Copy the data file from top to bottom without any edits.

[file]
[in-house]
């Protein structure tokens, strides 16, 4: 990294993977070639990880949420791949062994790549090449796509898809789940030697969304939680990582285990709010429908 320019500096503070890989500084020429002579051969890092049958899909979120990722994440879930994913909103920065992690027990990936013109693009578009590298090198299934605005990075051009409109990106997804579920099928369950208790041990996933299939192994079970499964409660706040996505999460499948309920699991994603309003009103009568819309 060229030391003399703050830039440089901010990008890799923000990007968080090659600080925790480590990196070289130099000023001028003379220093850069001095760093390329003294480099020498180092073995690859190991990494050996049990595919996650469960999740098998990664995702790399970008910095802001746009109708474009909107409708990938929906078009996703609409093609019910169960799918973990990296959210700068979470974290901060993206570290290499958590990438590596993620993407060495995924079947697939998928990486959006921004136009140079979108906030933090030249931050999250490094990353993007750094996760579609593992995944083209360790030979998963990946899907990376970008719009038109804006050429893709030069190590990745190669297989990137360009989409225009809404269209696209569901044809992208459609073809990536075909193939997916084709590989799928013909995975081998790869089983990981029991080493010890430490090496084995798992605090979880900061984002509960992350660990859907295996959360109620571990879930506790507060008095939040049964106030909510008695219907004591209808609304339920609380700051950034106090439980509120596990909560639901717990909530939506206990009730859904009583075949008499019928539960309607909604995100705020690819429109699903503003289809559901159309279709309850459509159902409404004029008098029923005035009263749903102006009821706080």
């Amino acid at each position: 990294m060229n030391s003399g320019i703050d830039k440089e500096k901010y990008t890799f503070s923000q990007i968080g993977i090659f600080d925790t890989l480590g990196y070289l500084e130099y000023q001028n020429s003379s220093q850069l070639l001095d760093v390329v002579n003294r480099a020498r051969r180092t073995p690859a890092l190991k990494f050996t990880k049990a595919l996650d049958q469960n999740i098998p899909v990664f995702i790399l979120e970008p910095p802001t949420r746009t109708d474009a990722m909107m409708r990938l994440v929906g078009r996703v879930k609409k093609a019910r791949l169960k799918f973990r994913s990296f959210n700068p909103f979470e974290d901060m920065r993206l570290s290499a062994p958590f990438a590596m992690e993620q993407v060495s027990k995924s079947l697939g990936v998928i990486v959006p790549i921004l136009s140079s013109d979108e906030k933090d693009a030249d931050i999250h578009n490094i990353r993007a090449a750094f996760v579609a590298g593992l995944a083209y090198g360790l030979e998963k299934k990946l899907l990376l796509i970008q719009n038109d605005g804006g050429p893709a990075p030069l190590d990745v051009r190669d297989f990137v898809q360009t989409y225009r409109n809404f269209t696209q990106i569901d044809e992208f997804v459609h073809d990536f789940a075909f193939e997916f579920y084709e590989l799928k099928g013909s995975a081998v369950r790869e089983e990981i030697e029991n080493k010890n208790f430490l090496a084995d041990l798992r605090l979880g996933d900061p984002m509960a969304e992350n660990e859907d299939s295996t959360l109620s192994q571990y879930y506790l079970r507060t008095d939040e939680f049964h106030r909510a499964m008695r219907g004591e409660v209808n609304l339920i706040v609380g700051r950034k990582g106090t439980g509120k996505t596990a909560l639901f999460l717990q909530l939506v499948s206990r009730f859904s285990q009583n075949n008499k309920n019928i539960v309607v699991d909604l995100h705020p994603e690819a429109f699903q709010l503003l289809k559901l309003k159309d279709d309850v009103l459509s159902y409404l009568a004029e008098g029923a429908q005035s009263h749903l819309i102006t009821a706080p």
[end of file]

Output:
[in-house]
């Protein structure tokens, strides 16, 4: 990294993977070639990880949420791949062994790549090449796509898809789940030697969304939680990582285990709010429908 320019500096503070890989500084020429002579051969890092049958899909979120990722994440879930994913909103920065992690027990990936013109693009578009590298090198299934605005990075051009409109990106997804579920099928369950208790041990996933299939192994079970499964409660706040996505999460499948309920699991994603309003009103009568819309 060229030391003399703050830039440089901010990008890799923000990007968080090659600080925790480590990196070289130099000023001028003379220093850069001095760093390329003294480099020498180092073995690859190991990494050996049990595919996650469960999740098998990664995702790399970008910095802001746009109708474009909107409708990938929906078009996703609409093609019910169960799918973990990296959210700068979470974290901060993206570290290499958590990438590596993620993407060495995924079947697939998928990486959006921004136009140079979108906030933090030249931050999250490094990353993007750094996760579609593992995944083209360790030979998963990946899907990376970008719009038109804006050429893709030069190590990745190669297989990137360009989409225009809404269209696209569901044809992208459609073809990536075909193939997916084709590989799928013909995975081998790869089983990981029991080493010890430490090496084995798992605090979880900061984002509960992350660990859907295996959360109620571990879930506790507060008095939040049964106030909510008695219907004591209808609304339920609380700051950034106090439980509120596990909560639901717990909530939506206990009730859904009583075949008499019928539960309607909604995100705020690819429109699903503003289809559901159309279709309850459509159902409404004029008098029923005035009263749903102006009821706080």
């Amino acid at each position: 990294m060229n030391s003399g320019i703050d830039k440089e500096k901010y990008t890799f503070s923000q990007i968080g993977i090659f600080d925790t890989l480590g990196y070289l500084e130099y000023q001028n020429s003379s220093q850069l070639l001095d760093v390329v002579n003294r480099a020498r051969r180092t073995p690859a890092l190991k990494f050996t990880k049990a595919l996650d049958q469960n999740i098998p899909v990664f995702i790399l979120e970008p910095p802001t949420r746009t109708d474009a990722m909107m409708r990938l994440v929906g078009r996703v879930k609409k093609a019910r791949l169960k799918f973990r994913s990296f959210n700068p909103f979470e974290d901060m920065r993206l570290s290499a062994p958590f990438a590596m992690e993620q993407v060495s027990k995924s079947l697939g990936v998928i990486v959006p790549i921004l136009s140079s013109d979108e906030k933090d693009a030249d931050i999250h578009n490094i990353r993007a090449a750094f996760v579609a590298g593992l995944a083209y090198g360790l030979e998963k299934k990946l899907l990376l796509i970008q719009n038109d605005g804006g050429p893709a990075p030069l190590d990745v051009r190669d297989f990137v898809q360009t989409y225009r409109n809404f269209t696209q990106i569901d044809e992208f997804v459609h073809d990536f789940a075909f193939e997916f579920y084709e590989l799928k099928g013909s995975a081998v369950r790869e089983e990981i030697e029991n080493k010890n208790f430490l090496a084995d041990l798992r605090l979880g996933d900061p984002m509960a969304e992350n660990e859907d299939s295996t959360l109620s192994q571990y879930y506790l079970r507060t008095d939040e939680f049964h106030r909510a499964m008695r219907g004591e409660v209808n609304l339920i706040v609380g700051r950034k990582g106090t439980g509120k996505t596990a909560l639901f999460l717990q909530l939506v499948s206990r009730f859904s285990q009583n075949n008499k309920n019928i539960v309607v699991d909604l995100h705020p994603e690819a429109f699903q709010l503003l289809k559901l309003k159309d279709d309850v009103l459509s159902y409404l009568a004029e008098g029923a429908q005035s009263h749903l819309i102006t009821a706080p």